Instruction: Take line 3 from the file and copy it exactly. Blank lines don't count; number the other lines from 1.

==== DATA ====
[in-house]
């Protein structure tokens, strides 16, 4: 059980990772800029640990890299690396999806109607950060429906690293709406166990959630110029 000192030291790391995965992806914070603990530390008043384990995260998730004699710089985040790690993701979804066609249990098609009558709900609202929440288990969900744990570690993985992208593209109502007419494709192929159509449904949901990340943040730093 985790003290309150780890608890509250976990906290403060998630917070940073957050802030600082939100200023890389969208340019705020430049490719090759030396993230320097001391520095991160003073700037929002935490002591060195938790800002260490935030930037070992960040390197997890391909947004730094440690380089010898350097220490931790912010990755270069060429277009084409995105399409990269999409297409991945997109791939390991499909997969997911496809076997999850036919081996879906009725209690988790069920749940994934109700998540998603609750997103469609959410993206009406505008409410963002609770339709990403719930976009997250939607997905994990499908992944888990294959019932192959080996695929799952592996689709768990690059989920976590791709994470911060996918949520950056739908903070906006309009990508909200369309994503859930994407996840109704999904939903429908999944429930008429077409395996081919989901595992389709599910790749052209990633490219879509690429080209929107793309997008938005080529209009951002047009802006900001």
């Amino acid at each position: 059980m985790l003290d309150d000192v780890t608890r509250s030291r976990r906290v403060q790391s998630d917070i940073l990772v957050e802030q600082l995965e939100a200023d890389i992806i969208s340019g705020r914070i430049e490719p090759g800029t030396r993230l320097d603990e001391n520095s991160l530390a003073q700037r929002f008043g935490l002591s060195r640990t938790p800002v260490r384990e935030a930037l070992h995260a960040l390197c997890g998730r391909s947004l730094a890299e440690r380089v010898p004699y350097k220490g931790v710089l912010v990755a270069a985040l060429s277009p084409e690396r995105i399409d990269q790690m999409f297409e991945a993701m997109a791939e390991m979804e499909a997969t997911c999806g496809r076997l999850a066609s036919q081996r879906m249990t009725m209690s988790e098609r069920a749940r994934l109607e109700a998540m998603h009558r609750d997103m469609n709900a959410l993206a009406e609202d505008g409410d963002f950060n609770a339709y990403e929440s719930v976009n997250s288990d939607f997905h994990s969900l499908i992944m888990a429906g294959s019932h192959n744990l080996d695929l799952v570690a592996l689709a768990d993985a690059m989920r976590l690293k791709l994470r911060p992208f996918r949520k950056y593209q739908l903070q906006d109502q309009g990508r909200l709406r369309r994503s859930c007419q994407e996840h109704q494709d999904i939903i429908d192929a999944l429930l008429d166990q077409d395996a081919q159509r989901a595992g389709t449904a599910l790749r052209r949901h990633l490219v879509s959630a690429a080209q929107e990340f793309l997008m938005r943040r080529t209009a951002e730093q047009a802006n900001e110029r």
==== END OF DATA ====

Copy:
């Amino acid at each position: 059980m985790l003290d309150d000192v780890t608890r509250s030291r976990r906290v403060q790391s998630d917070i940073l990772v957050e802030q600082l995965e939100a200023d890389i992806i969208s340019g705020r914070i430049e490719p090759g800029t030396r993230l320097d603990e001391n520095s991160l530390a003073q700037r929002f008043g935490l002591s060195r640990t938790p800002v260490r384990e935030a930037l070992h995260a960040l390197c997890g998730r391909s947004l730094a890299e440690r380089v010898p004699y350097k220490g931790v710089l912010v990755a270069a985040l060429s277009p084409e690396r995105i399409d990269q790690m999409f297409e991945a993701m997109a791939e390991m979804e499909a997969t997911c999806g496809r076997l999850a066609s036919q081996r879906m249990t009725m209690s988790e098609r069920a749940r994934l109607e109700a998540m998603h009558r609750d997103m469609n709900a959410l993206a009406e609202d505008g409410d963002f950060n609770a339709y990403e929440s719930v976009n997250s288990d939607f997905h994990s969900l499908i992944m888990a429906g294959s019932h192959n744990l080996d695929l799952v570690a592996l689709a768990d993985a690059m989920r976590l690293k791709l994470r911060p992208f996918r949520k950056y593209q739908l903070q906006d109502q309009g990508r909200l709406r369309r994503s859930c007419q994407e996840h109704q494709d999904i939903i429908d192929a999944l429930l008429d166990q077409d395996a081919q159509r989901a595992g389709t449904a599910l790749r052209r949901h990633l490219v879509s959630a690429a080209q929107e990340f793309l997008m938005r943040r080529t209009a951002e730093q047009a802006n900001e110029r």